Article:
Australia’s climate makes bushfires a near certainty come summer. However, some areas are more prone than others, due to the arid conditions and surrounding natural landscapes.
Therefore, when building your home, it’s important to consider whether your land is bush fire prone and if so, what you need to take into consideration. Here are some commonly asked questions and answers to help those deciding whether to purchase or build in a bush fire prone area.
- What is bush fire prone land?
Bushfire prone land is likely to be subject to bushfires. It is identified by the local government as having the conditions that can feed a fire, including slope, vegetation and aridness. Normally, the prone areas are mapped out by councils and certified by the Commissioner of the NSW RFS.
- How do I find out whether or not my land is in a bushfire prone area?
Bushfire prone land maps for all local government areas are available for inspection at council offices. You can also check if you live on bushfire prone land by using the online tool.
Additionally, Section 149 certificates (a certificate that identifies relevant town planning factors that apply to a parcel of land) issued by local councils should identify whether or not the land for which the certificate is issued is in a fire prone area.
- Can I build on bushfire prone land?
If you are proposing to build a residential dwelling or conduct renovations to an existing dwelling that requires council consent and the property has been mapped as bushfire prone, you must meet the requirements of Planning for Bushfire Protection 2006. The act requires certain protective measures be met in order to make a building less susceptible to damage or destruction from bushfires.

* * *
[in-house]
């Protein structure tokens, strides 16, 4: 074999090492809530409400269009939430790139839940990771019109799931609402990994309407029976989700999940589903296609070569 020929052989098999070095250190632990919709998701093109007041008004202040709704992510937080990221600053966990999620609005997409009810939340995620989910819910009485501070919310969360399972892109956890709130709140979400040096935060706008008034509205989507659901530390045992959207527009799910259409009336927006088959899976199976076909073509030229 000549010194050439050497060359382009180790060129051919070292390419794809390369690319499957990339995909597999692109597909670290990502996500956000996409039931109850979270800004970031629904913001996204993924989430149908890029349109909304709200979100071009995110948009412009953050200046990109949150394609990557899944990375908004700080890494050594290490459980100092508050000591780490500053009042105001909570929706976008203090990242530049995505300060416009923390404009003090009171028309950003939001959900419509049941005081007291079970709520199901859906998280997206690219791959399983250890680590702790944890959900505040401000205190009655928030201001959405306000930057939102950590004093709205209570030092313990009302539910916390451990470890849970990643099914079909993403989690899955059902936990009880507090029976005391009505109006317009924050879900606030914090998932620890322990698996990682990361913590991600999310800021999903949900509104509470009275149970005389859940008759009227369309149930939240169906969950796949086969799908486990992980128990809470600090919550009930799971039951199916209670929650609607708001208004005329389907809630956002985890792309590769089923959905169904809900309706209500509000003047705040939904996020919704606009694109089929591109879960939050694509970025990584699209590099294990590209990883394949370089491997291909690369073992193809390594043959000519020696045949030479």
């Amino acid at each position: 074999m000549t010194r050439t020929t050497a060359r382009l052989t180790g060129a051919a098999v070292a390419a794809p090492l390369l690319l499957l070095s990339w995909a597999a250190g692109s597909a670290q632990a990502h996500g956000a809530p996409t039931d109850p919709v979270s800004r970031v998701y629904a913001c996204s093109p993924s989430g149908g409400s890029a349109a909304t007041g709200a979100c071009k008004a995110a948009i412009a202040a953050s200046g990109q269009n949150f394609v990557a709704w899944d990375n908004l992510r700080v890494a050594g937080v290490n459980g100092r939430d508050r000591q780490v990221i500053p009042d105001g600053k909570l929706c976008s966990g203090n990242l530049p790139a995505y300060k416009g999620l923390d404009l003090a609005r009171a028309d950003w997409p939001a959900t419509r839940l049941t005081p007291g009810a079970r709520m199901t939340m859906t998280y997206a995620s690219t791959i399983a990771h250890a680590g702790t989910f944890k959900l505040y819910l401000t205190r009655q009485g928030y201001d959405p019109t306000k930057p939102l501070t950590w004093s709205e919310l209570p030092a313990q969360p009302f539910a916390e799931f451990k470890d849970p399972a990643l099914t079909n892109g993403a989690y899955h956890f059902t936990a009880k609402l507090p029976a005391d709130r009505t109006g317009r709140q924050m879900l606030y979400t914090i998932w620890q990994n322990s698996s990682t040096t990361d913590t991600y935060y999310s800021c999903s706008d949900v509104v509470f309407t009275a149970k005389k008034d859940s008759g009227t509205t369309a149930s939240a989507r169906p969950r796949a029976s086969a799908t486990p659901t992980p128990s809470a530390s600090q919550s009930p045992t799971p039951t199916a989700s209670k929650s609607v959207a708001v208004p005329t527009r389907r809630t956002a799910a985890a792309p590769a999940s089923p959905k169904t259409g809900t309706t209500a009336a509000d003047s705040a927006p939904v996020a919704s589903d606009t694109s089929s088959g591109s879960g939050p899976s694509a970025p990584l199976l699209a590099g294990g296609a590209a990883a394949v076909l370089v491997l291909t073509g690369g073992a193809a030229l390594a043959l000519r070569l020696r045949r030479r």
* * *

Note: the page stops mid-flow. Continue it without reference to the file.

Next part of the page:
- What should be taken into consideration when plans are being prepared for a development on bushfire prone land?
We would highly recommend obtaining a bushfire report prior to designing your new home. The result of the report can have a significant impact and financial implications on your new build. In particular, the things that require consideration are windows, external doors and roofing, decking and framing.
A S.149 certificate can be obtained from local council and will provide any relevant or necessary information outlining whether the property is bushfire prone.
If the property is on land that is bushfire prone, the NSW RFS recommends that a bushfire risk certificate be obtained from a ‘suitably qualified consultant’ to determine the BAL (Bushfire Attach Level) for the land on which the development is proposed.
Once the BAL is identified, the building designer can ensure work is designed to comply with AS 3959-2009 Construction of buildings in bushfire prone land and all other relevant development standards contained in the Codes SEPP.
- What is the BAL?
There are six different Bushfire Attack Level categories. They are:
- BAL-Low: This is insufficient risk to warrant specific construction requirements. Risk Level: Very low.
- BAL-12.5: Ember attack. Risk Level: Low.
- BAL-19: Risk Level: Moderate.
- BAL-29: Increasing levels of ember attack and burning debris ignited by windborne embers together with radiant heat exposure between 12.5 and 19kW/m2. Risk Level: High.
- BAL-40: Increasing levels of ember attack and burning debris ignited by windborne embers together with radiant heat exposure between 29 and 40kW/m2. Risk Level: Very High.
- BAL-FZ: Direct exposure to flames from fire front in addition to radiant heat exposure of extreme greater than 40kW/m2 and ember attack. Risk Level: Extreme.
- What is an asset protection zone?
An asset protection zone is a buffer zone that aims to protect your property and human life in the event of a fire. The setback acts as a protection zone between a bushfire hazard and your property and significantly reduces the risk of ember attack, flame contact and excess fuel loads.
- Where can I get more information?
More information on building in bushfire prone land can be found on the NSW Rural Fire Service website.
Construct Central Coast can help make sure your home is as safe as can be. Get in touch today!